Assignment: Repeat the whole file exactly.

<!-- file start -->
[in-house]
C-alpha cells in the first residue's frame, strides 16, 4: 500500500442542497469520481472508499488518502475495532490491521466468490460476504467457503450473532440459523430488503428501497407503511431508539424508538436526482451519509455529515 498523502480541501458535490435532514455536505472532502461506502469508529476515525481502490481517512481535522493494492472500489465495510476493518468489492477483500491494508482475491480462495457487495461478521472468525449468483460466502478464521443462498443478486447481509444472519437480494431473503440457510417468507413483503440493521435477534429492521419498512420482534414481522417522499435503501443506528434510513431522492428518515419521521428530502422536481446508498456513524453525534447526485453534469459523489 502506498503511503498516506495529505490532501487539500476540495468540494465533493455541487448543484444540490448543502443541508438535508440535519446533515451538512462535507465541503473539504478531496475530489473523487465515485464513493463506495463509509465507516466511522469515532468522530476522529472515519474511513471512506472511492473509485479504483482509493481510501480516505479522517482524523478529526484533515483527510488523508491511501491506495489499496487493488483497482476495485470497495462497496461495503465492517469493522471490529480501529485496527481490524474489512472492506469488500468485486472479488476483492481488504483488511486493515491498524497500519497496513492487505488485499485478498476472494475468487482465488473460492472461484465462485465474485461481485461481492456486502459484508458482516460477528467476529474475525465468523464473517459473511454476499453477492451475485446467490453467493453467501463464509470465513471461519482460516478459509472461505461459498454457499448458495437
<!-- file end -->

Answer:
[in-house]
C-alpha cells in the first residue's frame, strides 16, 4: 500500500442542497469520481472508499488518502475495532490491521466468490460476504467457503450473532440459523430488503428501497407503511431508539424508538436526482451519509455529515 498523502480541501458535490435532514455536505472532502461506502469508529476515525481502490481517512481535522493494492472500489465495510476493518468489492477483500491494508482475491480462495457487495461478521472468525449468483460466502478464521443462498443478486447481509444472519437480494431473503440457510417468507413483503440493521435477534429492521419498512420482534414481522417522499435503501443506528434510513431522492428518515419521521428530502422536481446508498456513524453525534447526485453534469459523489 502506498503511503498516506495529505490532501487539500476540495468540494465533493455541487448543484444540490448543502443541508438535508440535519446533515451538512462535507465541503473539504478531496475530489473523487465515485464513493463506495463509509465507516466511522469515532468522530476522529472515519474511513471512506472511492473509485479504483482509493481510501480516505479522517482524523478529526484533515483527510488523508491511501491506495489499496487493488483497482476495485470497495462497496461495503465492517469493522471490529480501529485496527481490524474489512472492506469488500468485486472479488476483492481488504483488511486493515491498524497500519497496513492487505488485499485478498476472494475468487482465488473460492472461484465462485465474485461481485461481492456486502459484508458482516460477528467476529474475525465468523464473517459473511454476499453477492451475485446467490453467493453467501463464509470465513471461519482460516478459509472461505461459498454457499448458495437